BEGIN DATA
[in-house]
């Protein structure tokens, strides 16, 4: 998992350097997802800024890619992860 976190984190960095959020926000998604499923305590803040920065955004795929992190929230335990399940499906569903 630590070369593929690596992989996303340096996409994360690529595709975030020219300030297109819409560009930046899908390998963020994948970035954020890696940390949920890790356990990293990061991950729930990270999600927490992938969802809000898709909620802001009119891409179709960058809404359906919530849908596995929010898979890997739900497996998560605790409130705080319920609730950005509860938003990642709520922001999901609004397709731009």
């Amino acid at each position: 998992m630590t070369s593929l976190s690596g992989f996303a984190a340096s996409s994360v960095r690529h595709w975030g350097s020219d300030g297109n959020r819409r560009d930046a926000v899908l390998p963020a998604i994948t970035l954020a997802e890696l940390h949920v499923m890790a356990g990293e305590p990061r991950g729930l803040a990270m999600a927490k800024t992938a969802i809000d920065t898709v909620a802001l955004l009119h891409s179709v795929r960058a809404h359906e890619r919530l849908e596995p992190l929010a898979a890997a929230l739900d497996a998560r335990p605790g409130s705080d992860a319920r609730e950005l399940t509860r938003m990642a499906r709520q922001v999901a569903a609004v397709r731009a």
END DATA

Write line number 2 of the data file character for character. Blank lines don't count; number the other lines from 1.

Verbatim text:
């Protein structure tokens, strides 16, 4: 998992350097997802800024890619992860 976190984190960095959020926000998604499923305590803040920065955004795929992190929230335990399940499906569903 630590070369593929690596992989996303340096996409994360690529595709975030020219300030297109819409560009930046899908390998963020994948970035954020890696940390949920890790356990990293990061991950729930990270999600927490992938969802809000898709909620802001009119891409179709960058809404359906919530849908596995929010898979890997739900497996998560605790409130705080319920609730950005509860938003990642709520922001999901609004397709731009």